Everyone knows that if your NES game won’t load correctly, then you should do is blow into it to blow the dust out that’s blocking the pins. Despite the evidence that it actually makes the problem worse, we all still do it. It’s not great.

Ringing a hint hotline

Nowadays we have the internet, so if we’re ever stuck then all we have to do is quickly Google what the problem is. Someone, somewhere, will have an answer for you. However, back in the 80’s and early 90’s we didn’t have access to the internet at home. Instead, we would have to ring an expensive hint helpline just to get past that last dungeon or boss.

Huge manuals

Back in the day there weren’t in game tutorials that would guide you through the mechanics of the game. Instead, you’d get huge manuals, often in multiple languages, which you would have to study. Don’t know how to do something? You’d better hope it’s in the manual!

Controller tangles

Arguably the best advance in gaming was when controllers became wireless as default. Before then, if you had multiple controllers you’d often be untangling them as they got snarled together. Nothing was worse than wanting to play a game, but having to spend ten minutes trying to free a controller first.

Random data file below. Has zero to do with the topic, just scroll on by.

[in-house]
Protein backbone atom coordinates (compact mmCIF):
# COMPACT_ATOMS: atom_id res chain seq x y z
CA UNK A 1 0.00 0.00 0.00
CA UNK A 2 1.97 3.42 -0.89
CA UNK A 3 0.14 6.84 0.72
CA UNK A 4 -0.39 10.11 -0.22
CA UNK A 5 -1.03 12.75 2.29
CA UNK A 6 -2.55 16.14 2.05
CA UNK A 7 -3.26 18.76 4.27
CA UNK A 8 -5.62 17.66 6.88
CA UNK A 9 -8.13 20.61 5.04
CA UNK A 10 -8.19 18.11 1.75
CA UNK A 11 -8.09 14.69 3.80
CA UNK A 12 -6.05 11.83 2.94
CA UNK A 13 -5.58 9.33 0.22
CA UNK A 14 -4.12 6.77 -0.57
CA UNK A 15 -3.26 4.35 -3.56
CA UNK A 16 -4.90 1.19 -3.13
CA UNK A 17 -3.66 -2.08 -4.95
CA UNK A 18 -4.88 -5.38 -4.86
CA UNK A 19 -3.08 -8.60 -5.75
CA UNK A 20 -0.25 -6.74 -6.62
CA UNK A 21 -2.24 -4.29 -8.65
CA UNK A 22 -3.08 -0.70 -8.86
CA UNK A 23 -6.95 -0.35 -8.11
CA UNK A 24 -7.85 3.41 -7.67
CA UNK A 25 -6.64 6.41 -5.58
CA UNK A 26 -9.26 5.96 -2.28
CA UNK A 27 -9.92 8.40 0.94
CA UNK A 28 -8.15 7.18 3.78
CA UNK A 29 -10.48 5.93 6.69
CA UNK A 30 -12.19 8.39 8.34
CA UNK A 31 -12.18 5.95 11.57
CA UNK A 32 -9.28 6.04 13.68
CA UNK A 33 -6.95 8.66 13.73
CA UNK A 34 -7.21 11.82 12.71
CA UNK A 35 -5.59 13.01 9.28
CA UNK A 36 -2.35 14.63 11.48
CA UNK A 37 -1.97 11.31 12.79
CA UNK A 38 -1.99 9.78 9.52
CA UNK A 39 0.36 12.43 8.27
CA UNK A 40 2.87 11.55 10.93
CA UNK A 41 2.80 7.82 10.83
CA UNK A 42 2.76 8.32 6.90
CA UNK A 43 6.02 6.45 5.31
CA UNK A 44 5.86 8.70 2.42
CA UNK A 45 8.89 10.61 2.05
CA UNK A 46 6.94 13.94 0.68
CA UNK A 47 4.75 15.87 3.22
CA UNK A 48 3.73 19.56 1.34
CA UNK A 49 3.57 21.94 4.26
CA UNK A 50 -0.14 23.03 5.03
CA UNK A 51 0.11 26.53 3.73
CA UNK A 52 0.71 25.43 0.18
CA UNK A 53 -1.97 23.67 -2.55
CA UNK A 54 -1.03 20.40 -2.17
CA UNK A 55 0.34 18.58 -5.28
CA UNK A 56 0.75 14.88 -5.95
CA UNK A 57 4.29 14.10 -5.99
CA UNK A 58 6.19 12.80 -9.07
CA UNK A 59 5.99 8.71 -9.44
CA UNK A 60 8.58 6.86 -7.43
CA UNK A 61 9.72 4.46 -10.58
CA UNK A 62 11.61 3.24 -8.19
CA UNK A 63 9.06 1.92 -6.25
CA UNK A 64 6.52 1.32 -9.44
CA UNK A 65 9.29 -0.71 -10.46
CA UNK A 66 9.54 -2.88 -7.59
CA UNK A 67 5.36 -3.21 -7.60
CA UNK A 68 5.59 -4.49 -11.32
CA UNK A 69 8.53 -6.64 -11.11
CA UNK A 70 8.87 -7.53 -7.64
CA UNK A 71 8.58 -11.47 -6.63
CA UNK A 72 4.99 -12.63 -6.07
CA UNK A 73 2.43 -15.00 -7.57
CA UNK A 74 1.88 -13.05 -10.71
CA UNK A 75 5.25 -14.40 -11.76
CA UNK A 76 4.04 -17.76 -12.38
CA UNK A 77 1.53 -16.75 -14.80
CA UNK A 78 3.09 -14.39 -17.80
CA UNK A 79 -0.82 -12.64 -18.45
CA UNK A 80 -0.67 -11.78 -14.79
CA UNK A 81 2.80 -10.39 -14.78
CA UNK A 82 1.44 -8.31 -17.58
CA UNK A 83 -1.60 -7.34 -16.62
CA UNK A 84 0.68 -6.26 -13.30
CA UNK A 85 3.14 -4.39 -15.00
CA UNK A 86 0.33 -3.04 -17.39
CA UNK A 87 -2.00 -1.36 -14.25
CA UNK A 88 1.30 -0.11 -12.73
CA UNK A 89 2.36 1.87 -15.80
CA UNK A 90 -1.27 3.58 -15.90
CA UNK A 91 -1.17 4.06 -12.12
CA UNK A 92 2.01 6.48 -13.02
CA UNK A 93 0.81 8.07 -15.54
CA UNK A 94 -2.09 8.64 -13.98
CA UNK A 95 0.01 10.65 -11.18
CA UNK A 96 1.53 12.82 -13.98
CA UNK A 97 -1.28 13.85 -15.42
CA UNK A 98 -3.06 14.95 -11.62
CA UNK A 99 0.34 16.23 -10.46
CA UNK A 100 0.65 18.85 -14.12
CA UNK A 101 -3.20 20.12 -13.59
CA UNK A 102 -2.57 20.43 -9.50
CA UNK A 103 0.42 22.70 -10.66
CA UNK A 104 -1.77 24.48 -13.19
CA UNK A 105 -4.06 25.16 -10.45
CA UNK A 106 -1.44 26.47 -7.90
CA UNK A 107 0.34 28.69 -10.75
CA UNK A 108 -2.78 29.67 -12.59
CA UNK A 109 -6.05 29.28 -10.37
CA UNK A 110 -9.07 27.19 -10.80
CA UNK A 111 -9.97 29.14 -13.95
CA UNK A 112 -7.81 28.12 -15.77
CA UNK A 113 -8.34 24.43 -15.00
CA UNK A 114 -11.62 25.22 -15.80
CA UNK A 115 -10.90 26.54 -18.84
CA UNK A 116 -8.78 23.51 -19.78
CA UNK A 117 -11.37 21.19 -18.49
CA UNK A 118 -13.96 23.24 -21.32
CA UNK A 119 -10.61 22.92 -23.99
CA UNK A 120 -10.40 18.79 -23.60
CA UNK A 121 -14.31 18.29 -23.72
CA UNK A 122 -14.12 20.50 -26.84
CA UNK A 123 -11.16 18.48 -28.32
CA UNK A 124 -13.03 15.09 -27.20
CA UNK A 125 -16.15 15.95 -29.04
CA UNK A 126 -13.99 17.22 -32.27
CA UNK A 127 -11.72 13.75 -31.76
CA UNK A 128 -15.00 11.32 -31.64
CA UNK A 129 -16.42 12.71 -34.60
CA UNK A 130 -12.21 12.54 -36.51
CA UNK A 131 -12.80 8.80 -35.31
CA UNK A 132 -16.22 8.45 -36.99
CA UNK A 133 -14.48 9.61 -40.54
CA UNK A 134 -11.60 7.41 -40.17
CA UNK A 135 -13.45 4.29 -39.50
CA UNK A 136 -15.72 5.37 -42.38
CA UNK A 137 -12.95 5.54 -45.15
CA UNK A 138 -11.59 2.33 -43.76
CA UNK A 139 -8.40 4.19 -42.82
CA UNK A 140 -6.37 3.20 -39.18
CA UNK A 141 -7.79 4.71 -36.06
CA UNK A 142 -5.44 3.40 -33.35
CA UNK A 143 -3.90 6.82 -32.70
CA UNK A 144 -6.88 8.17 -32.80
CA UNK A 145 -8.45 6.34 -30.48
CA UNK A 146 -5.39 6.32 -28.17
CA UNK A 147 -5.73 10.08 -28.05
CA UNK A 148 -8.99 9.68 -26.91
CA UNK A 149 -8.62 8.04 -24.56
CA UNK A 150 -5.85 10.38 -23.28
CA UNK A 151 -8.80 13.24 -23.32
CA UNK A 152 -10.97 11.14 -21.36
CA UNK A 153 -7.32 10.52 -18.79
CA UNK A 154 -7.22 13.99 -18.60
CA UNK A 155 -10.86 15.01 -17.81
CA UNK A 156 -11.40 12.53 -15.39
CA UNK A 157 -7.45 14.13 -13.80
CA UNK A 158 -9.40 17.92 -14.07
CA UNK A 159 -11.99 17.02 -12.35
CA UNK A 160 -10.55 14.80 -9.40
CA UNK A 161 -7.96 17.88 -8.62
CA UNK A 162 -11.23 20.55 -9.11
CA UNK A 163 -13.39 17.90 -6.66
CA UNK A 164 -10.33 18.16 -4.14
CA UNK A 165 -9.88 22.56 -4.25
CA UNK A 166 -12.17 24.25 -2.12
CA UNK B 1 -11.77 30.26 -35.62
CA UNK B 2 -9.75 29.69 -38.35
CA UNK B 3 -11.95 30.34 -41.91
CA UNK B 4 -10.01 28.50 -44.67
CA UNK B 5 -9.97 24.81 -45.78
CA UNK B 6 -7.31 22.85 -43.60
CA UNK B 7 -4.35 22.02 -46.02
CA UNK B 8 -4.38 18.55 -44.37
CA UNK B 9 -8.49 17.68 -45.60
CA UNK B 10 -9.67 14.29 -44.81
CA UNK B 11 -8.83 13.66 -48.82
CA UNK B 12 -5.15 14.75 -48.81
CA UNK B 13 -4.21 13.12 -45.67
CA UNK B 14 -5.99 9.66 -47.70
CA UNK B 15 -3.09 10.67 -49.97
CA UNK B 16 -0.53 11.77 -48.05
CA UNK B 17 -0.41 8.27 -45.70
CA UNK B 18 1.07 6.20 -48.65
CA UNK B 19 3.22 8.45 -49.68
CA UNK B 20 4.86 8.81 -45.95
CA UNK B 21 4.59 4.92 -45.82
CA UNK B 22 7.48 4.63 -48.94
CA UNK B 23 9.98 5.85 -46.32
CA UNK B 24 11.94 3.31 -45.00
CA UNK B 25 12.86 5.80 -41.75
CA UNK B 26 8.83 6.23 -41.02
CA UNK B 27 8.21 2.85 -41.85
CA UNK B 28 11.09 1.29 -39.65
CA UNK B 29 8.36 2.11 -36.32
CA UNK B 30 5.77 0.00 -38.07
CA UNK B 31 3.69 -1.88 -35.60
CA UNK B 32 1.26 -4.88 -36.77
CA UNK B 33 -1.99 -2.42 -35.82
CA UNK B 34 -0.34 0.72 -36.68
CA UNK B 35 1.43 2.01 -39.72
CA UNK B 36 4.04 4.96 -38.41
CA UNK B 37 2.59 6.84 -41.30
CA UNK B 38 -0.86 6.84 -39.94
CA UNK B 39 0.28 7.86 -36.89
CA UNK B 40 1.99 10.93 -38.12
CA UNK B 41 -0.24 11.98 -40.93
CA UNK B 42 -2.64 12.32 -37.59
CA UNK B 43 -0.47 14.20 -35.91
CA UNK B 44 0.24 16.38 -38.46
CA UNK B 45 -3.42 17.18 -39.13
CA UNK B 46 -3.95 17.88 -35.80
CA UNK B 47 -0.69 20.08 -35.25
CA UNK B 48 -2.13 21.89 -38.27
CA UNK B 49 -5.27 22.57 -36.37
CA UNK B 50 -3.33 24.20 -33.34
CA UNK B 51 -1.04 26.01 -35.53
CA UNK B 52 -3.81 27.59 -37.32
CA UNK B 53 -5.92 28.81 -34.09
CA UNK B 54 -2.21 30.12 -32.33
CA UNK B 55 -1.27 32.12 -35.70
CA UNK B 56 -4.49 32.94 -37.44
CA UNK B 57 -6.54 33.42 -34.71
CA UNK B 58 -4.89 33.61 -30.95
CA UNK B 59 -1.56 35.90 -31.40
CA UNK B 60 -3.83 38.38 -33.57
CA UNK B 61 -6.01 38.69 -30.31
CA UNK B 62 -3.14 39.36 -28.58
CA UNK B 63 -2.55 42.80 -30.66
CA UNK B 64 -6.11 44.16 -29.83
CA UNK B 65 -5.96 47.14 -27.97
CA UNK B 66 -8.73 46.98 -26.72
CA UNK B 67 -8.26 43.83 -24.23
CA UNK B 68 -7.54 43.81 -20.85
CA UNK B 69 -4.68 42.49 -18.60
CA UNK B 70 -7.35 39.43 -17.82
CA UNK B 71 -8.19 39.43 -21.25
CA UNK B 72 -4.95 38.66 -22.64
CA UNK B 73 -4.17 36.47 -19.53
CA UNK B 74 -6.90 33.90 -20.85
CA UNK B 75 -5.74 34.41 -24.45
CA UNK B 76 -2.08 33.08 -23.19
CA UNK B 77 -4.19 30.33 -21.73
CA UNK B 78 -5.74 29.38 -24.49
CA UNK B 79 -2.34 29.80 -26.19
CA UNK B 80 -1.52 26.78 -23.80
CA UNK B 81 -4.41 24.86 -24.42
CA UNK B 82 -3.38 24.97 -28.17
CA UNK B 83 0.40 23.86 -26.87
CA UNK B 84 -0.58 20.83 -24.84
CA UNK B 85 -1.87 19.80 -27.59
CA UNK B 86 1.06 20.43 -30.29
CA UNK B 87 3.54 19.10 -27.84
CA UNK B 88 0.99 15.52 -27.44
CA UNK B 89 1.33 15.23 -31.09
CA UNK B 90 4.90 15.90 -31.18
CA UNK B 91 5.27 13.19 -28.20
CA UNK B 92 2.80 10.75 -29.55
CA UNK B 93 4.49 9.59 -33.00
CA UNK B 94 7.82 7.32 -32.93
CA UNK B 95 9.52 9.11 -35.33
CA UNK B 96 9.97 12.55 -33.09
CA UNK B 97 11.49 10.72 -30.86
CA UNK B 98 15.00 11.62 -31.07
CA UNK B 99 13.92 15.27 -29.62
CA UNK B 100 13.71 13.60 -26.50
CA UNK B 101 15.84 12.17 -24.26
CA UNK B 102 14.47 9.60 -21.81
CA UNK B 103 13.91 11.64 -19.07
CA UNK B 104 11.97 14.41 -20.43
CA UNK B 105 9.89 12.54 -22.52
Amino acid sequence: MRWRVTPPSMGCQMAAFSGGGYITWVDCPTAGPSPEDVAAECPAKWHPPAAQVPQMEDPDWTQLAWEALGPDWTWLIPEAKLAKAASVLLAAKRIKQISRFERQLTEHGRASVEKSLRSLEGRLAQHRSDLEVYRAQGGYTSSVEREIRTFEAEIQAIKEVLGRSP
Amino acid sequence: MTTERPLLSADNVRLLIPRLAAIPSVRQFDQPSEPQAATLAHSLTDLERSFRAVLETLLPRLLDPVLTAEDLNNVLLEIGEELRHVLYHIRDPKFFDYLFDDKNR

The long waits for a new console

Nowadays, consoles get released days apart in Japan, the US and the UK. Back in the day though, you’d be waiting a year at least for a new console. Then you’d be waiting years for the best game on that console to hit our shores. Brr. Let’s not do that again, thanks.

Loading screens that lasted forever

You’d be sitting in the living room for hours watching that loading screen inch it’s way closer to completion. If you wanted to play a game, you’d boot it up and commit to it. We don’t know how good we have it these days, with games that load up almost instantly.

Resident Evil 7 Takes One Step Back But Two Steps Forward For Horror

Resident Evil 7 came out last week and horror gamers have been scaring themselves silly playing it. Capcom themselves said they were looking to bring the franchise back to its roots, so have they succeeded?

It’s no secret that Resident Evil 7 is a massive departure for the series in many ways. The game uses a first person perspective for the first time, and the main character Ethan isn’t an army veteran or special agent. He’s just a normal guy looking for his missing wife, and gets caught up in the horror of the surroundings.